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Pistol range backstop

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Publication number
US5749177A
US5749177A US08339819 US33981994A US5749177A US 5749177 A US5749177 A US 5749177A US 08339819 US08339819 US 08339819 US 33981994 A US33981994 A US 33981994A US 5749177 A US5749177 A US 5749177A
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Prior art keywords
plate
module
backstop
plates
wall
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Expired - Lifetime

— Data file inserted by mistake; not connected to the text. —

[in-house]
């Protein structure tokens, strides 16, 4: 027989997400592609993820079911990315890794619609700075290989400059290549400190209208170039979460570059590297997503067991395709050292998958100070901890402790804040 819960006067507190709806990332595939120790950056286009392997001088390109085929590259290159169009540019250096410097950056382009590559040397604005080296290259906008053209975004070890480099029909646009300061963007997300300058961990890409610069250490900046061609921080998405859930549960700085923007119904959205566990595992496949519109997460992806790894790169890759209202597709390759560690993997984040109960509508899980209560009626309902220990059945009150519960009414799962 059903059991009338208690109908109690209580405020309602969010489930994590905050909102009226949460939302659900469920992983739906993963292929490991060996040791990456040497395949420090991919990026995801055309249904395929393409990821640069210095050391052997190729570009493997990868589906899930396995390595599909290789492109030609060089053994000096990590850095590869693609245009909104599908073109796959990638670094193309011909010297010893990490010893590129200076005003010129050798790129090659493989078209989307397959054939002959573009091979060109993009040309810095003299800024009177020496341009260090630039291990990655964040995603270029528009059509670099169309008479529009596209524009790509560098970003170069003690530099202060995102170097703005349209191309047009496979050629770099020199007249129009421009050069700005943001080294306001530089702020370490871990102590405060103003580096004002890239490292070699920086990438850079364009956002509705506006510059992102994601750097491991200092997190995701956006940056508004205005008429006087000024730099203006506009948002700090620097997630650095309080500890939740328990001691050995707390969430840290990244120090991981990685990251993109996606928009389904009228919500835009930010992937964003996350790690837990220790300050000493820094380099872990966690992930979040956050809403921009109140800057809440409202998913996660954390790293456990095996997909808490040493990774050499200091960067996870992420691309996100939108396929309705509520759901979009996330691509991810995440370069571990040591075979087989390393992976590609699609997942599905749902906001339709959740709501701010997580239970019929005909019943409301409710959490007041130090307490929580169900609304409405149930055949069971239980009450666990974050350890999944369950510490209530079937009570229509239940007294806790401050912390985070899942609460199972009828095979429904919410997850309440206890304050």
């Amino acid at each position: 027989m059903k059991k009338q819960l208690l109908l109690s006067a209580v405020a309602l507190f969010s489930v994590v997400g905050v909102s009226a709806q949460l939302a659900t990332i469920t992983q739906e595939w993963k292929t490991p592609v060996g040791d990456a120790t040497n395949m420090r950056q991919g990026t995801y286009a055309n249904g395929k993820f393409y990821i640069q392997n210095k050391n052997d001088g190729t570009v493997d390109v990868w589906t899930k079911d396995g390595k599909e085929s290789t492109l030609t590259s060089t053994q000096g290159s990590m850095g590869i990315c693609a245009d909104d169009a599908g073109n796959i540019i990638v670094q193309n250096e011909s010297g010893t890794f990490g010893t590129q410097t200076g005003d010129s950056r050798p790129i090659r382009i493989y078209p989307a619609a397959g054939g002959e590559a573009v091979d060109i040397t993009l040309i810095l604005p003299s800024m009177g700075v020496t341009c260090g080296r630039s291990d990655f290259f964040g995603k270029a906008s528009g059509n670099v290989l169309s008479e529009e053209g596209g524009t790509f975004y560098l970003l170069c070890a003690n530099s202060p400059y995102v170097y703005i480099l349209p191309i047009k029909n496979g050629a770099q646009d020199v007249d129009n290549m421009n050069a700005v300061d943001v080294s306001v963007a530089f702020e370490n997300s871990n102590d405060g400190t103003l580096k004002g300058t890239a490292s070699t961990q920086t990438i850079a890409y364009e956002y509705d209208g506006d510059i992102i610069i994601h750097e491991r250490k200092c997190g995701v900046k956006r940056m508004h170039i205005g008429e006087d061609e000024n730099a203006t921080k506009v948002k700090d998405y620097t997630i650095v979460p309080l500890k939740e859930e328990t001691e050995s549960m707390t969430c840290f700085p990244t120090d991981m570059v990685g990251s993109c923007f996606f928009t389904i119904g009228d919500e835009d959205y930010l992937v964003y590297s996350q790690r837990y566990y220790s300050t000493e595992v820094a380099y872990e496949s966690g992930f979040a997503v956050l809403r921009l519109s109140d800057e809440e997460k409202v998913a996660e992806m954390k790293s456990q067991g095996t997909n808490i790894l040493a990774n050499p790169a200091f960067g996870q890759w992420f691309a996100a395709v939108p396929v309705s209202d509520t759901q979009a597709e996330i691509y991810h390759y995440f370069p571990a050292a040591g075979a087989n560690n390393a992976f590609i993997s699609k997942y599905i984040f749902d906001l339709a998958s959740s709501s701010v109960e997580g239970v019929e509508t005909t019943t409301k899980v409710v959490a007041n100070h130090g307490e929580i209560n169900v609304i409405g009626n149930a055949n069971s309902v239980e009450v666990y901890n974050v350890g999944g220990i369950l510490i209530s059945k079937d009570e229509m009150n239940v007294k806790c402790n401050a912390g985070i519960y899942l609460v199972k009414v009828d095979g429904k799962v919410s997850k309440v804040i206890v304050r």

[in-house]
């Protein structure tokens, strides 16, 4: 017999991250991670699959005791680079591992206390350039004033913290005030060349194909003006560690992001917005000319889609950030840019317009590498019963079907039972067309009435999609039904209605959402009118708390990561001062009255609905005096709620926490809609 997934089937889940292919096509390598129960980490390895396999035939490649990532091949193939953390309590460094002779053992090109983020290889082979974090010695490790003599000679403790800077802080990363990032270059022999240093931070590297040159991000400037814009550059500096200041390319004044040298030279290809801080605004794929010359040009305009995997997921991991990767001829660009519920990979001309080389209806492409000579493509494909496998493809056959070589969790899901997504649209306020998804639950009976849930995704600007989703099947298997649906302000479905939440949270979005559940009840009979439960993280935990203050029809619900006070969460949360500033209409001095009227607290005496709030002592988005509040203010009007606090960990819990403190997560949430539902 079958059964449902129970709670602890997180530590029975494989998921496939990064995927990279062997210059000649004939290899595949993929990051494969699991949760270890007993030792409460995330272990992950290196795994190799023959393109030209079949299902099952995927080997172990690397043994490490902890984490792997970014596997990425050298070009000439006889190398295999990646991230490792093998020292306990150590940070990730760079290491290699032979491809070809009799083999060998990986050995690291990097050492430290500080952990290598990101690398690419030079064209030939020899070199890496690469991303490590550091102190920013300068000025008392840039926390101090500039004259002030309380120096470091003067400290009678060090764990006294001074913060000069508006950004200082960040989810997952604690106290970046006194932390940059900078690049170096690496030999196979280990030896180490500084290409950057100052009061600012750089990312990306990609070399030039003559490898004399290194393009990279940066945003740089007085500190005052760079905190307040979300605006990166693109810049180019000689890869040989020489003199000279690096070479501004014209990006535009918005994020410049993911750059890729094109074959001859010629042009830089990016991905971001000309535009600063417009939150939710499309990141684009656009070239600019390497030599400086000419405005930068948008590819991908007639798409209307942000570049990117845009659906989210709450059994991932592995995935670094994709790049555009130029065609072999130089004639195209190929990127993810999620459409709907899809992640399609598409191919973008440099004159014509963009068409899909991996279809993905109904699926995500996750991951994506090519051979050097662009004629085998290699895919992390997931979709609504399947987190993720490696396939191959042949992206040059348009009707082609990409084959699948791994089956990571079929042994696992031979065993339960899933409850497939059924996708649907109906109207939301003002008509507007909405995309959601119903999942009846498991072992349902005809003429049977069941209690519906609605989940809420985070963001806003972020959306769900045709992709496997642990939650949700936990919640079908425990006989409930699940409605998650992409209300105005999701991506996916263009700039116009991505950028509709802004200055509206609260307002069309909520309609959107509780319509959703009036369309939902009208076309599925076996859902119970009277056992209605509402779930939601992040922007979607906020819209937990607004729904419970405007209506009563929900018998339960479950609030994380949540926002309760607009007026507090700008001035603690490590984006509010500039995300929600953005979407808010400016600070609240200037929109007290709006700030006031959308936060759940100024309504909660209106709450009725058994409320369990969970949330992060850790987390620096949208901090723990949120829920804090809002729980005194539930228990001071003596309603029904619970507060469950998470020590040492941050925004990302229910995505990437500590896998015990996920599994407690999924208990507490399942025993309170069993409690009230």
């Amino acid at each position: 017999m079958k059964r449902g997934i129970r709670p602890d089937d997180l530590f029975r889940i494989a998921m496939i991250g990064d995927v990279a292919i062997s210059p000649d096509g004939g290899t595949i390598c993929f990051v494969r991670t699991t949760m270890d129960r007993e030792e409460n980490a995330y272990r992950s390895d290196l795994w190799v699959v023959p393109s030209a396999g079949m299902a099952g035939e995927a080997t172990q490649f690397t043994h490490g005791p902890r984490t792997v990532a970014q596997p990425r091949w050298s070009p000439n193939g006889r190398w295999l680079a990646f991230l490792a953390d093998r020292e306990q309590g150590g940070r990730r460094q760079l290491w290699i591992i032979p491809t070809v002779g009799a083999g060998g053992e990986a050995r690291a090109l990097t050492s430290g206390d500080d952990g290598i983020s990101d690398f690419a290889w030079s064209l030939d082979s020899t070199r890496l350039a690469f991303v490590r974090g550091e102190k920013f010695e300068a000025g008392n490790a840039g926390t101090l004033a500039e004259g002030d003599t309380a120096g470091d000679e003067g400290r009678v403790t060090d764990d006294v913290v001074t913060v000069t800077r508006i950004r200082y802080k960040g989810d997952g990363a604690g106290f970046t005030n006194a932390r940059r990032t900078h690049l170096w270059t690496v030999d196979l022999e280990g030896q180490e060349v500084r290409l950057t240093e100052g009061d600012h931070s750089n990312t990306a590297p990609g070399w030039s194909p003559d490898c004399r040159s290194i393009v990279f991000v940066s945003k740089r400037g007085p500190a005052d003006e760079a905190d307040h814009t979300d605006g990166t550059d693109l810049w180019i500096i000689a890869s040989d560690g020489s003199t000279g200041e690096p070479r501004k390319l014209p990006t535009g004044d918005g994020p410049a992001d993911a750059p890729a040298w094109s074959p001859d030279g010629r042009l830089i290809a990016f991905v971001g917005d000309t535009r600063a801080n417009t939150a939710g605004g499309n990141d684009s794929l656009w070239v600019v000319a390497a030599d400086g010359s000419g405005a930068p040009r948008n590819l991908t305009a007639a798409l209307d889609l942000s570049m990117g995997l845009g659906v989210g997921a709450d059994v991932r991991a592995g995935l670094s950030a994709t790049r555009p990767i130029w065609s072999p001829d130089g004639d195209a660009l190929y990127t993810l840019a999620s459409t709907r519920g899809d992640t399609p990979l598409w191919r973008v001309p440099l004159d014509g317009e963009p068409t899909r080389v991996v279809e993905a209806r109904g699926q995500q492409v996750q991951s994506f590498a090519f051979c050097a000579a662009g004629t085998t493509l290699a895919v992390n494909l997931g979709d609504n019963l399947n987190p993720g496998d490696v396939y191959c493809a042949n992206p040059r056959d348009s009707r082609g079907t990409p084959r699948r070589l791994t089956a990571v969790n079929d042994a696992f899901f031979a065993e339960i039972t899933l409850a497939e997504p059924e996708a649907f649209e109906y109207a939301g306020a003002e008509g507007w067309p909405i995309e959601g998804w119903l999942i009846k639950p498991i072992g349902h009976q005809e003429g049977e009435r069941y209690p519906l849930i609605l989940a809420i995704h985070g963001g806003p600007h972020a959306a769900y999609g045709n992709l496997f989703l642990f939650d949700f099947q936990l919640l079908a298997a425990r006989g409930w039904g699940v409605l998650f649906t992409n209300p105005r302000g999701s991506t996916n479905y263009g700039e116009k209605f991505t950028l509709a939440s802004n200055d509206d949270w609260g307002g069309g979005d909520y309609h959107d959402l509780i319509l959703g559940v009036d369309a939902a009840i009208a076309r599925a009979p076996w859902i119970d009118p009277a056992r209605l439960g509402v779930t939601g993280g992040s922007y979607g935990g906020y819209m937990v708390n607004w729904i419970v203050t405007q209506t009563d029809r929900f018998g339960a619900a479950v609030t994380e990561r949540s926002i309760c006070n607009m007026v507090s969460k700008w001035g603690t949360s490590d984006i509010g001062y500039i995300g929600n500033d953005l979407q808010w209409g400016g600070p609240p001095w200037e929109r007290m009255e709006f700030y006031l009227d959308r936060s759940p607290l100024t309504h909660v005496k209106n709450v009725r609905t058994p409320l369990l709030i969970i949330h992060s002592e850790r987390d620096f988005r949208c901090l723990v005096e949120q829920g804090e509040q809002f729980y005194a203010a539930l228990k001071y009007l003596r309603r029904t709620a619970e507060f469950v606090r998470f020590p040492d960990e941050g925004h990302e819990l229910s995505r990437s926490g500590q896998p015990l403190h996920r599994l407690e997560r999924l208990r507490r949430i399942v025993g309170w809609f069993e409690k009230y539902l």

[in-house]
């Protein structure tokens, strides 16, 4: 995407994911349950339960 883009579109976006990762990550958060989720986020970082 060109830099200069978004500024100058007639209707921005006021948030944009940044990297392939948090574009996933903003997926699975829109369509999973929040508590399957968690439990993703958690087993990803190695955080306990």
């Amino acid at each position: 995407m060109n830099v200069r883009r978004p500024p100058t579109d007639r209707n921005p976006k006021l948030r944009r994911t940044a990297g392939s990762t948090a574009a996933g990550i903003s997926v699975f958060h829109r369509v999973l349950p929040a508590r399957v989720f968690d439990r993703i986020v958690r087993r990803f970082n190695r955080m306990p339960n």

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US08339819
Inventor
John Pontus
Stephen H. Young
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Lockheed Martin Corp
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Lockheed Martin Corp
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Publication date
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    • FMECHANICAL ENGINEERING; LIGHTING; HEATING; WEAPONS; BLASTING
    • F41WEAPONS
    • F41JTARGETS; TARGET RANGES; BULLET CATCHERS
    • F41J13/00Bullet catchers

Abstract